We usually understand alienation as that lonely feeling, that you’re being left out and excluded. Maybe because you pulled a really bad joke last week, or you had a bit of snot on your face when you turned up to a party one time…

What it means in law

Alienation in law is usually referring to “alienation of land” under Section 76 of the National Land Code. Land in Malaysia belongs to the State, and their selling or renting the land is called “alienation”. Thankfully, it's not sold to an actual alien nation from Mars.

 

4. Tort

What Google Images shows

Cakes, cakes, and more cakes. Apparently “tort” is Polish for “cake”.

 

What it normally means

It’s not a familiar word to most Malaysians (unless you’ve learnt a bit of law) because it’s the French word for “wrongdoing”. Maybe someone just spelled "tart" badly.

What it means in law

A tort is what the law calls a wrongdoing which you can sue for compensation. It’s usually to do with annoyances and accidents like practicing the drums at midnight everyday, posting lies about someone on social media, or a car crash. Speaking of which, if you consider upskirt recording a tort, you might not be tort-ally wrong.

 

5. Privy

What Google Images shows

Yep, it’s one of those outhouse toilets where you probably don’t have proper sanitation. It's privy disgusting.

 

What it normally means

Malaysians don’t normally use this word, but some of you will understand this word to mean “toilet”. The other common meaning is whether you are in the know - whether you are “privy to this information”.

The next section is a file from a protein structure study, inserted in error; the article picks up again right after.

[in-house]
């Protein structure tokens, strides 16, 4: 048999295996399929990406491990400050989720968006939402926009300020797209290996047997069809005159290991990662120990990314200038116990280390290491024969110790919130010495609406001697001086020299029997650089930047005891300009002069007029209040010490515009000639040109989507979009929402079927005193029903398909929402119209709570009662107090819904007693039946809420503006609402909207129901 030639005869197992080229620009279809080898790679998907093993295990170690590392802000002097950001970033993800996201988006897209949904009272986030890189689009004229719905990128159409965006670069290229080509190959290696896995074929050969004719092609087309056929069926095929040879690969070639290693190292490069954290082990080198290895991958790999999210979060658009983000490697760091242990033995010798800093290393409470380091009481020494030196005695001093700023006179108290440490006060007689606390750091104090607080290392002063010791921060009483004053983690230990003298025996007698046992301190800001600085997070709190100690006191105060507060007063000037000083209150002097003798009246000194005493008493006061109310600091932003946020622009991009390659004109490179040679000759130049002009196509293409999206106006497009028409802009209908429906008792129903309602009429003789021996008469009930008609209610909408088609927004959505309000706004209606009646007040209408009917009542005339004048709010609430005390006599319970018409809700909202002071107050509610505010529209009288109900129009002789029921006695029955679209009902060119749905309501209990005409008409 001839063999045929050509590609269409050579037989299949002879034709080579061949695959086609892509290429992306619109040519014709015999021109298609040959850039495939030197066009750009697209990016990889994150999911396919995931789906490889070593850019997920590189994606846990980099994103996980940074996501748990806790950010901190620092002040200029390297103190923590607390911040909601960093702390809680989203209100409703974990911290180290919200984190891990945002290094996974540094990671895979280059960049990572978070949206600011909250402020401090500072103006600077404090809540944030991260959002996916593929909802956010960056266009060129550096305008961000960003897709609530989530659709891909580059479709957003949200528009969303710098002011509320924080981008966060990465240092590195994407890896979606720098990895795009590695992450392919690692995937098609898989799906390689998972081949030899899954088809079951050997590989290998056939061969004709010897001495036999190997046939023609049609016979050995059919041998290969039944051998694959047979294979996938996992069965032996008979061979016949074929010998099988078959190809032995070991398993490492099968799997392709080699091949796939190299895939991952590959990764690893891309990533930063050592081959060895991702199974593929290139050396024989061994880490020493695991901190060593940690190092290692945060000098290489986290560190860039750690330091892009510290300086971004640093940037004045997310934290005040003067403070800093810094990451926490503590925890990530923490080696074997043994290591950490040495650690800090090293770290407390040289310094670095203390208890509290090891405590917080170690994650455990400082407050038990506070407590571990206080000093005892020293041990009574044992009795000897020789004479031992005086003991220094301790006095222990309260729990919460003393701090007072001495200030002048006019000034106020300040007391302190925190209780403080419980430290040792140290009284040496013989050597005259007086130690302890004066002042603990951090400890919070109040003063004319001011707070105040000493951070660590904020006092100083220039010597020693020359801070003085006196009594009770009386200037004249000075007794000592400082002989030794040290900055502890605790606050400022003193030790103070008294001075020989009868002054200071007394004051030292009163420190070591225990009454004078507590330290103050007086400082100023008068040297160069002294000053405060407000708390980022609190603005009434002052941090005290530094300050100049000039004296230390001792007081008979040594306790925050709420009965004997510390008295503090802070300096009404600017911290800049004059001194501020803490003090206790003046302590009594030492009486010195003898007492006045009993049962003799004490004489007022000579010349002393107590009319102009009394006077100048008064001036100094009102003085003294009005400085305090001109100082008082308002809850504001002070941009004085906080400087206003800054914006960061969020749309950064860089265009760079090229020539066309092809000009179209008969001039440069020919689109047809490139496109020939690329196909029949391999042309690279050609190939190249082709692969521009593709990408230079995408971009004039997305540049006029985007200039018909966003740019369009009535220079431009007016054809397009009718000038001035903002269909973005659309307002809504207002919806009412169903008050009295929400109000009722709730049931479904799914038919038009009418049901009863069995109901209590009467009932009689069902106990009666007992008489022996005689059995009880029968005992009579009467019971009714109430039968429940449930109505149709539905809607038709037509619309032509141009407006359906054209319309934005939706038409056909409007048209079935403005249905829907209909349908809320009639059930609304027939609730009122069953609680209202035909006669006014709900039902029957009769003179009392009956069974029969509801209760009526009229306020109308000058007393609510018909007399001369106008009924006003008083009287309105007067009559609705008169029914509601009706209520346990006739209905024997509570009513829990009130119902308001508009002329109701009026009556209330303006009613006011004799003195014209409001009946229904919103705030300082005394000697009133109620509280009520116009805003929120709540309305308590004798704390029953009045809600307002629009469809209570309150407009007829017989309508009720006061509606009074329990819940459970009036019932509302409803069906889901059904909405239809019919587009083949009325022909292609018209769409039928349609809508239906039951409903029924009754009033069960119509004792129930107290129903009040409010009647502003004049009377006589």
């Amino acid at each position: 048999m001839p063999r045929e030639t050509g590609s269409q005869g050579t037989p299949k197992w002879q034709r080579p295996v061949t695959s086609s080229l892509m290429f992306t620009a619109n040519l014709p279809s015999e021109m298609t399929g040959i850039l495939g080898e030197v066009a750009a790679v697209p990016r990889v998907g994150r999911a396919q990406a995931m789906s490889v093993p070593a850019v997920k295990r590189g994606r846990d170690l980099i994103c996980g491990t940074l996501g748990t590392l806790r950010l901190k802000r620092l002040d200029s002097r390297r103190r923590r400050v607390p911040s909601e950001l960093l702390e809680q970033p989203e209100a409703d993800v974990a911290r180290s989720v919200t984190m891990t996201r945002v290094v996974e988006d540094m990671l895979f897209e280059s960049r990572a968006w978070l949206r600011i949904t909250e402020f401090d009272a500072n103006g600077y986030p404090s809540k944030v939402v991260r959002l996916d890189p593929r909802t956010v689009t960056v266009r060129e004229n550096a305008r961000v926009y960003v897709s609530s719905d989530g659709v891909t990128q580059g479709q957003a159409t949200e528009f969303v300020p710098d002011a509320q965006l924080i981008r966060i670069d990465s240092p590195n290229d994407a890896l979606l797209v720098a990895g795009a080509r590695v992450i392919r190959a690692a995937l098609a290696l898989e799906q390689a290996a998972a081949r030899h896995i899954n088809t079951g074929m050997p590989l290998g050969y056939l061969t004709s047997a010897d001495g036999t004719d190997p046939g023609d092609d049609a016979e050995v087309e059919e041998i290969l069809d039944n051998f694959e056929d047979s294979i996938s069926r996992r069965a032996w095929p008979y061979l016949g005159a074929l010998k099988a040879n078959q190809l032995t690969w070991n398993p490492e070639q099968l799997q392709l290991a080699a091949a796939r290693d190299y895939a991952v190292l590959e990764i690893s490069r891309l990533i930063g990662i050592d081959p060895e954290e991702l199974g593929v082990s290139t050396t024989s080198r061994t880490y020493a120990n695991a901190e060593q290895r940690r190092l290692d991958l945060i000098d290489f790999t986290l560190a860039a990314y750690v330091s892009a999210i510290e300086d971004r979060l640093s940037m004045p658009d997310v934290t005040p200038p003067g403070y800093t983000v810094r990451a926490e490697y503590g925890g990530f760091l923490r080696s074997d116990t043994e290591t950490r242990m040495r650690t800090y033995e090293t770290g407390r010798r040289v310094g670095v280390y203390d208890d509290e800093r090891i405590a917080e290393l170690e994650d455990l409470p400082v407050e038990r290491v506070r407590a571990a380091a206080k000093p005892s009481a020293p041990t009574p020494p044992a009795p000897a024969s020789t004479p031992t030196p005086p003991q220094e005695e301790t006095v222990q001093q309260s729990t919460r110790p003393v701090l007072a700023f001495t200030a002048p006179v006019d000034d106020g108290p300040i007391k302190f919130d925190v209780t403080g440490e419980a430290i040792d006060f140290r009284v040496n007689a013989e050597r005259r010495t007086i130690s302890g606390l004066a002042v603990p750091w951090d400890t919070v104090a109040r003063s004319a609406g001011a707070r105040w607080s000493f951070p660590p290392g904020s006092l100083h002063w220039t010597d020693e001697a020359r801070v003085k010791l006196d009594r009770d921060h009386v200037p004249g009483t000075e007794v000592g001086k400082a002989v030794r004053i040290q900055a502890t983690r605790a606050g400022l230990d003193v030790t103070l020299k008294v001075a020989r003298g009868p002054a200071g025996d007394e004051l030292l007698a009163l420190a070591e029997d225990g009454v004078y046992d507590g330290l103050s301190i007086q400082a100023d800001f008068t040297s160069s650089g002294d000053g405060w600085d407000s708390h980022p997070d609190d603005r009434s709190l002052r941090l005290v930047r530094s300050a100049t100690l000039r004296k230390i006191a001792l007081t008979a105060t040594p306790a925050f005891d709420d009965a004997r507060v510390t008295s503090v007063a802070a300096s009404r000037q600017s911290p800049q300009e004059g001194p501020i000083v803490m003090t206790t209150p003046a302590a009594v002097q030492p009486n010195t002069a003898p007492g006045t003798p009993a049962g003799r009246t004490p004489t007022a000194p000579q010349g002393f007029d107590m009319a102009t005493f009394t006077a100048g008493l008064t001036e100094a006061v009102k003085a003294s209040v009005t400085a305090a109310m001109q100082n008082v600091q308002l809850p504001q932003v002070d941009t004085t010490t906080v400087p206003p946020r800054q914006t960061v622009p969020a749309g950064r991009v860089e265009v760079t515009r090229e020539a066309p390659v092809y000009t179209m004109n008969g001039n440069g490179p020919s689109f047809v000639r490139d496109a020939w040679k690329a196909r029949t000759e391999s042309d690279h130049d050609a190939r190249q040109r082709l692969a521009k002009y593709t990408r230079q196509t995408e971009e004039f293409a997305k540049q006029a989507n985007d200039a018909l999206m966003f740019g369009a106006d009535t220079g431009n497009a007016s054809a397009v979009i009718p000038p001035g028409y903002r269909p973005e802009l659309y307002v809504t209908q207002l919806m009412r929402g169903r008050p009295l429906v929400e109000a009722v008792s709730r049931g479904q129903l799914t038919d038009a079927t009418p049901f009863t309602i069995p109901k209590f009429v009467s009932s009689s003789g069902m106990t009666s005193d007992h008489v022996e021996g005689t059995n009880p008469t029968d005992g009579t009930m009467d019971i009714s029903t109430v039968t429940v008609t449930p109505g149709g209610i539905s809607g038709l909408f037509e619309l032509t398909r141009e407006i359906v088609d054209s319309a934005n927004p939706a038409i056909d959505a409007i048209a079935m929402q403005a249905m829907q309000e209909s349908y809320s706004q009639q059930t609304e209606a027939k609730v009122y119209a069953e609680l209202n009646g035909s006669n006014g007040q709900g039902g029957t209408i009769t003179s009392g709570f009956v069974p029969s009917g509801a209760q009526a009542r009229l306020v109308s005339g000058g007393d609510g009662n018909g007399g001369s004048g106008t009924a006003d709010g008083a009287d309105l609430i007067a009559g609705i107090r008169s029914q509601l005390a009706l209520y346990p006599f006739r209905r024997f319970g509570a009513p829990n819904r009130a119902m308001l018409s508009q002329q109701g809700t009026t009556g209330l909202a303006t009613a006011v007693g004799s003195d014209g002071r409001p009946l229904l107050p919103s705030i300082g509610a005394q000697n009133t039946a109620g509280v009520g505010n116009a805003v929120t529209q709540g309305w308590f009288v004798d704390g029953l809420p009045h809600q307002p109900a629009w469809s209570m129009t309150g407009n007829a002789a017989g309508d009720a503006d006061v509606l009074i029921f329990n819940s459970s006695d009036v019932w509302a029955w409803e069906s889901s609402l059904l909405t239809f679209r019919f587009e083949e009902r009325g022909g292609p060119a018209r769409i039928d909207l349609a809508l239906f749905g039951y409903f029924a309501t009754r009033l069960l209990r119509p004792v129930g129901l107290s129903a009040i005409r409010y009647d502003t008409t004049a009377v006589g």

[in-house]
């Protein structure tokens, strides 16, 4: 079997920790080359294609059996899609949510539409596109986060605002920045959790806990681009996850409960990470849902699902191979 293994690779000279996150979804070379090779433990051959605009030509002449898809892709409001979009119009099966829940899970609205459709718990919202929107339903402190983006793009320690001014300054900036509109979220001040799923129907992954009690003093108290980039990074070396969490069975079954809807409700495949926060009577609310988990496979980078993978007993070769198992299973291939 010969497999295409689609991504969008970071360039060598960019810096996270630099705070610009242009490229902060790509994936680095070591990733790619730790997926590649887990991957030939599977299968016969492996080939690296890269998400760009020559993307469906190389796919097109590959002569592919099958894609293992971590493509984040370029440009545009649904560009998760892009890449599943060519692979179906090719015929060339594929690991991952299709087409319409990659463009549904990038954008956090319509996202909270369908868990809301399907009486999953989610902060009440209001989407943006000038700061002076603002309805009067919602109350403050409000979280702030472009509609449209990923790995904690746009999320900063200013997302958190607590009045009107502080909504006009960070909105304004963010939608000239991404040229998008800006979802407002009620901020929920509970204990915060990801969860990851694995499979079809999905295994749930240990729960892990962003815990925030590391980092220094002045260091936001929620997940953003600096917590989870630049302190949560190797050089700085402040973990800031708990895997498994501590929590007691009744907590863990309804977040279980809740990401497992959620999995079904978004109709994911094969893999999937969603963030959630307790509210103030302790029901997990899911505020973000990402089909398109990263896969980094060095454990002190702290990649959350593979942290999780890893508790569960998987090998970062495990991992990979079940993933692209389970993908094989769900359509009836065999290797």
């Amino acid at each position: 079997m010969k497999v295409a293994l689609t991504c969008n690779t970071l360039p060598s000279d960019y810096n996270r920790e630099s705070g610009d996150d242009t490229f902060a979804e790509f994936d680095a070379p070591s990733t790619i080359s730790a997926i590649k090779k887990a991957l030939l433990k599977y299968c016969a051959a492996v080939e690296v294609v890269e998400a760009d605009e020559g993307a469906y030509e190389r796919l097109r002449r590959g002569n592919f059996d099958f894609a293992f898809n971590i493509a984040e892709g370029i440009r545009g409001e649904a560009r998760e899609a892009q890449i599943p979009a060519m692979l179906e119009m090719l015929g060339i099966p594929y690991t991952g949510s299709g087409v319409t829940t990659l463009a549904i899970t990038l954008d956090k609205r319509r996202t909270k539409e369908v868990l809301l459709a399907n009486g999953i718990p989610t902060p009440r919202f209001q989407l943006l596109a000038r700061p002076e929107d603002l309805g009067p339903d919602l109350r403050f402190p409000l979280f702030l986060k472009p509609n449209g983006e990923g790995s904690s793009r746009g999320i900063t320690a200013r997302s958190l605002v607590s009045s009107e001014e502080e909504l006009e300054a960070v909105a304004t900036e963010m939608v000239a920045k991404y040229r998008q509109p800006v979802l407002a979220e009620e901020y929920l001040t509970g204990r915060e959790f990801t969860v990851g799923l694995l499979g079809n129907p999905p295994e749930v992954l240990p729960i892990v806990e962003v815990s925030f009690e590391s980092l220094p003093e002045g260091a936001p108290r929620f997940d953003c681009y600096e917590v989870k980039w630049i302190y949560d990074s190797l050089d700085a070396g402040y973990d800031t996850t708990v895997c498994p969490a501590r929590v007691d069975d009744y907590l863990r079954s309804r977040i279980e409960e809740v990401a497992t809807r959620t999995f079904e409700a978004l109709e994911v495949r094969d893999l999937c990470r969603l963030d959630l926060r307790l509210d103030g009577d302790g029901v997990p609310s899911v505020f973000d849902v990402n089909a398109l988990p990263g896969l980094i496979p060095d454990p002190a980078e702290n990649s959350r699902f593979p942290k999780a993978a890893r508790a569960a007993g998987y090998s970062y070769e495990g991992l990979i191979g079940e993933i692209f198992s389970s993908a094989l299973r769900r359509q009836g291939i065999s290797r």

What it means in law

“Privy” in law usually refers to privity of contract (Tweddle v Atkinson 1861). If someone is “privy to a contract”, it means they are a party to a contract and have the right to sue on it. Third parties cannot sue even if they stand to benefit. For example, if your parents paid a driving school to give you driving lessons and your driving coach doesn’t show up for lessons, your parents are the ones with the right to sue the driving school, not you.

 

Legal terms are sometimes necessary

It’s frustrating when lawyers are difficult to understand because of all the terms they use. These terms usually mean very specific things that if explained differently, runs the risk of being misunderstood, or even inaccurate in law. This has little effect on normal everyday life, but could mean the difference between winning and losing a court case.

That doesn’t mean that law terms should stay incomprehensible for the average Malaysian, but we should at least know why they exist in the first place.

This article is for informational purposes only and should not be taken as legal advice. Every situation is unique and dependent on the facts (ie, the circumstances surrounding your individual case) so we recommend that you consult a lawyer before considering any further action. All articles have been scrutinized by a practicing lawyer to ensure accuracy.
Tags:
legal terms
funny
tort
privity of contract
privy
alienation
land
assault
battery
company common seal